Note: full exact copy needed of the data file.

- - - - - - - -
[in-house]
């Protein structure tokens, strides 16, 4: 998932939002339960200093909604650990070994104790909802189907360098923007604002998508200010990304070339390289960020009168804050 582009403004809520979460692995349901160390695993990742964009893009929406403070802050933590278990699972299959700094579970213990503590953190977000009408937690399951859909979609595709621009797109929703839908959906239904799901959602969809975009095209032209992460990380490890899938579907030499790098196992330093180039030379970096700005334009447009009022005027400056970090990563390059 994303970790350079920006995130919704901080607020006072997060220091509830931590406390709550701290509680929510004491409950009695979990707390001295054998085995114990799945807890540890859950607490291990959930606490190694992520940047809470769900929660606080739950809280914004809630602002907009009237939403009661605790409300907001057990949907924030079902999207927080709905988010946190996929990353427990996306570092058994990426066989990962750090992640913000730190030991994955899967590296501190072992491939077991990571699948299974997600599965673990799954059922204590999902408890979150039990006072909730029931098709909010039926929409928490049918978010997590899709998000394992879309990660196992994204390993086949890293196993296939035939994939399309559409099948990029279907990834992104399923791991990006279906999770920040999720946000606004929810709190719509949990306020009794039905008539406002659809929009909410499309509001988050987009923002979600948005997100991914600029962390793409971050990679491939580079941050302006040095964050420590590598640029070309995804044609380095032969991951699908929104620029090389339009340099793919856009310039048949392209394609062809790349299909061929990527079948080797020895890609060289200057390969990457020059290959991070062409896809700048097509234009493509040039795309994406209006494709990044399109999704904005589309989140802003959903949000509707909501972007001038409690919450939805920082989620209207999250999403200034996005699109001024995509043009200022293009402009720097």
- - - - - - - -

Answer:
[in-house]
């Protein structure tokens, strides 16, 4: 998932939002339960200093909604650990070994104790909802189907360098923007604002998508200010990304070339390289960020009168804050 582009403004809520979460692995349901160390695993990742964009893009929406403070802050933590278990699972299959700094579970213990503590953190977000009408937690399951859909979609595709621009797109929703839908959906239904799901959602969809975009095209032209992460990380490890899938579907030499790098196992330093180039030379970096700005334009447009009022005027400056970090990563390059 994303970790350079920006995130919704901080607020006072997060220091509830931590406390709550701290509680929510004491409950009695979990707390001295054998085995114990799945807890540890859950607490291990959930606490190694992520940047809470769900929660606080739950809280914004809630602002907009009237939403009661605790409300907001057990949907924030079902999207927080709905988010946190996929990353427990996306570092058994990426066989990962750090992640913000730190030991994955899967590296501190072992491939077991990571699948299974997600599965673990799954059922204590999902408890979150039990006072909730029931098709909010039926929409928490049918978010997590899709998000394992879309990660196992994204390993086949890293196993296939035939994939399309559409099948990029279907990834992104399923791991990006279906999770920040999720946000606004929810709190719509949990306020009794039905008539406002659809929009909410499309509001988050987009923002979600948005997100991914600029962390793409971050990679491939580079941050302006040095964050420590590598640029070309995804044609380095032969991951699908929104620029090389339009340099793919856009310039048949392209394609062809790349299909061929990527079948080797020895890609060289200057390969990457020059290959991070062409896809700048097509234009493509040039795309994406209006494709990044399109999704904005589309989140802003959903949000509707909501972007001038409690919450939805920082989620209207999250999403200034996005699109001024995509043009200022293009402009720097």